Written by Emily Salja; copy edited by Meagan Kus
When we think about editing poetry, we first have to think about what poetry is. This is something that poets and critics have debated for decades—what is poetry?
All writing, to an extent, comes from the heart—creative writing in particular—and poetry is one of those strange, elusive creatures that is stitched together mostly by heartstrings. Poetry is the least efficient way of conveying a message. It is the language of trauma and inarticulable feelings. In poetry, we write around things instead of at them. How do we edit something so personal?
We look at poetry like we look at most manuscripts, like a series of moving parts but smaller and more compact. We need to trim away the excess to get to the bones of poetry when we edit: be specific, be ruthless, and question everything. We need to interrogate poetry to get to the core of it. Think about adjectives and words that are mundane and overused: happy, amazing, hard, sad, etc., and ask if they are working their hardest, if they have intent behind them, or if they can be cut or swapped out. Each word in a poem needs to be working. There is no space for fluff or for slackers. This applies to articles as well. If the is pulling its weight, leave it. If it clutters up a line, try taking it out. We want something unexpected and slick whether the intent is to stick in a reader’s throat or slide down whole. A poem must fit in the mouth.
Poetry editing principles
To help a poem fit in the mouth, we need to edit with the following principles in mind:
- Every word must hold weight. If a word (any word or article) is not absolutely necessary, cut it.
- Mundane words must be subversive. Or they get cut.
- Mouthfeel matters. When read aloud, do the consonants, liquids, glides, and vowels make sense? Do they flow? If they don’t, is it impactful? Or does it detract from the poem? This principle is connected to metrics and prosody, but it’s also an intuitive process based on being a human who speaks and works with language.
- Form does not poetry make. Line breaks are stylistic (and rhythm-based) decisions that work closely with the third principle.
- Whitewashing is never acceptable. Do not whitewash poetry that comes across your desk. Do not, do not, willfully edit out things that you don’t understand because they are from a different culture than your own. Do your own research, read poets from different cultures other than your own for context, and discuss with your poet about the choices they’ve made.
If you’re editing poetry written in a classic structure, you need to have a comprehensive knowledge of the structure your poet is using in order to give appropriate feedback. If your poet is writing a sonnet, a quatrain, or a glosa, you need to know the rules and regulations of that particular structure in order to edit within expectations. This should go without saying, but make sure you know what structure your poet is writing in. If your poet is writing free verse poetry, that’s both a blessing and a curse. Without a predetermined structure, poets will willfully put in line breaks and varying line lengths for stylistic purposes (I am calling myself out here), which may distract from the integrity or impact of the poem.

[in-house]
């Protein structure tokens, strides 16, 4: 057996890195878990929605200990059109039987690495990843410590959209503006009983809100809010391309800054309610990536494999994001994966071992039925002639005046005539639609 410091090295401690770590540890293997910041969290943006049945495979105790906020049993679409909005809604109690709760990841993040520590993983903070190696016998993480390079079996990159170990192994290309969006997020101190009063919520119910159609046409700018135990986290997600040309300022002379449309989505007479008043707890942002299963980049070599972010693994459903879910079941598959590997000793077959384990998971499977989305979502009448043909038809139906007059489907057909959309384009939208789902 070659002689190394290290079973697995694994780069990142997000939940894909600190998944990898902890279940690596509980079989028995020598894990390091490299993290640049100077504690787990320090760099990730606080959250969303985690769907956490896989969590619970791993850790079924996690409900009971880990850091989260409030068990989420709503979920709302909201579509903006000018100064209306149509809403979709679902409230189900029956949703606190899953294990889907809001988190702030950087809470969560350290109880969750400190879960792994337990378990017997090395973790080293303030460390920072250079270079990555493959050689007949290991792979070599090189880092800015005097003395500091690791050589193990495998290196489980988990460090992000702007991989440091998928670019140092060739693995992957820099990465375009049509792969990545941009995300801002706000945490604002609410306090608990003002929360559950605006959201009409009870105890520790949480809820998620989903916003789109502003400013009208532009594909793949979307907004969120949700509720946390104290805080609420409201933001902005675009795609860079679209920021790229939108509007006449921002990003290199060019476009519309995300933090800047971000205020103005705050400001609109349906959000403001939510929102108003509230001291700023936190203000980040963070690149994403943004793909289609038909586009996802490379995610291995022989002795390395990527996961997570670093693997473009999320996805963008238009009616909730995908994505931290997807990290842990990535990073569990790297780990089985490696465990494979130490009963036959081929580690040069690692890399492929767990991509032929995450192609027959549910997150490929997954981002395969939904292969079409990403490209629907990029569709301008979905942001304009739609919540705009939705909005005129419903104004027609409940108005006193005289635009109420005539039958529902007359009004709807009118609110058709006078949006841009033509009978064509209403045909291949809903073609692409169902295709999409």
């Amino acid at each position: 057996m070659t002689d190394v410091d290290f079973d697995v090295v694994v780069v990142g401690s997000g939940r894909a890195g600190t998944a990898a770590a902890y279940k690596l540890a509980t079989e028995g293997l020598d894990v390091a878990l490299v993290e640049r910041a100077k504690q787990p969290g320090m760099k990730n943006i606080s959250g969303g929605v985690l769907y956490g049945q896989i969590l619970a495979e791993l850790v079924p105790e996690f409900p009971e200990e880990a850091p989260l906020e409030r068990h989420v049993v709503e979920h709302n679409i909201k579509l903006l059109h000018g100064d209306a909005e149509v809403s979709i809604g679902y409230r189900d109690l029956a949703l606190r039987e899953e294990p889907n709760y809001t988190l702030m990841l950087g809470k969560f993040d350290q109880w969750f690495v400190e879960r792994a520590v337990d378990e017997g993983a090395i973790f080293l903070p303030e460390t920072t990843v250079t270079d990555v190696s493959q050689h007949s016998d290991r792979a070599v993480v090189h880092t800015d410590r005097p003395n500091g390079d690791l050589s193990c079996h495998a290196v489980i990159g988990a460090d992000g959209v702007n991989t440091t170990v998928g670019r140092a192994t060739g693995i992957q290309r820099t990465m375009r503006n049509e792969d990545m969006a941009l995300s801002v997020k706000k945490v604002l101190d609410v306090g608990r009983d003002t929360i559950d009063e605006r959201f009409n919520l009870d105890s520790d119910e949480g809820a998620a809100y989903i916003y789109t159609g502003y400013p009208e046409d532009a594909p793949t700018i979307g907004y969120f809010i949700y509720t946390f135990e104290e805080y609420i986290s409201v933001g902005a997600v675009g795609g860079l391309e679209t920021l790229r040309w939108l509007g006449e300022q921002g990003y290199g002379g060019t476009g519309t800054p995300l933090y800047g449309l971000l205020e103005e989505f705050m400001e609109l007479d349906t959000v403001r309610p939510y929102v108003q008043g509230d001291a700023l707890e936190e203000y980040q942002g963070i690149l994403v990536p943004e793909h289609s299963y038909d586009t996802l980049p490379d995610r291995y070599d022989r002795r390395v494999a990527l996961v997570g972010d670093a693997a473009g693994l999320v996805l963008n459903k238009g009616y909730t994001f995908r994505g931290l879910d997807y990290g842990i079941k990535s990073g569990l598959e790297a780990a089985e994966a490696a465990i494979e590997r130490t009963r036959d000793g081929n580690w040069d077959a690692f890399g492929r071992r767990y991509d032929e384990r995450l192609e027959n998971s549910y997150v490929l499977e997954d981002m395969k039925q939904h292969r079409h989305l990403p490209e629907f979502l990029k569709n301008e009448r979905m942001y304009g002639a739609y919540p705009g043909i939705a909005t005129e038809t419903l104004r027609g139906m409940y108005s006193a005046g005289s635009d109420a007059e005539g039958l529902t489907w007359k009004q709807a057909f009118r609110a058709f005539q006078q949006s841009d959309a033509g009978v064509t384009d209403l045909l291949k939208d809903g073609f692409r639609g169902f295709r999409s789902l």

Metre and syllabics
Generally speaking, as part of the poetic structure, metre is the rhythm of poetry measured in beats, and syllabics is when you play with syllables, noting which are stressed and which are unstressed. This is where reading aloud is useful, as when you stumble over a line, it means the syllabics are not flowing the way speech naturally flows. This is useful to note and useful to interrogate: is it serving the meat of the poem?
When you’re reading a poem, look for consistencies and inconsistencies. Similar to editing prose, you can look for inconsistencies in verb tense, but also, think about inconsistencies in tone and register of words used. Think about what articles are kept and which are cut. How are the line breaks used? For emphasis? Or for disjointedness? Or maybe for disruption?
If you deviate from the consistent use of a stylistic feature, make sure it is intentional. If it is not intentional, cut it or make it consistent.
Lastly, when you look more at the verb tense, you’ll find it is a tenuous thing in poetry. Past, continuous, and passive tenses are difficult to write cleanly with. They create more of a narrative feel, which can be powerful if used deftly, but when used sloppily, it can distract from a poem’s impact.
In English, the way we conjugate verbs is less fussy than a lot of other languages, however:
we have been walking around for hours in our
heavy winter boots making small thuds in
the soft quiet
we walk, our heavy winter
boots make small thuds in
the soft quiet
If the tone of this poem is simple and clean like a heavy blanket of fresh snow, we want to honour that and cut the fussy verb endings that clutter up the lines. Above all else, honour the tone that the poet is conveying.
For more reading, I recommend Carmen Giménez Smith’s list of suggestions for poetry self-editing and writing.
Emily Salja is a queer editor, poet, writer, and consultant at Stone Fruit Editing. She lives and works on unceded Coast Salish land, on the overlapping territories of the šxʷməθkʷəy̓əmaɁɬ təməxʷ (Musqueam), Skwxwú7mesh-ulh Temíx̱w (Squamish), S’ólh Téméxw (Stó:lō), Stz’uminus, and səl̓ilwətaɁɬ təməxʷ (Tsleil-Waututh) Peoples.
Meagan Kus is a freelance copy editor and proofreader with a 20-year background in arts administration.
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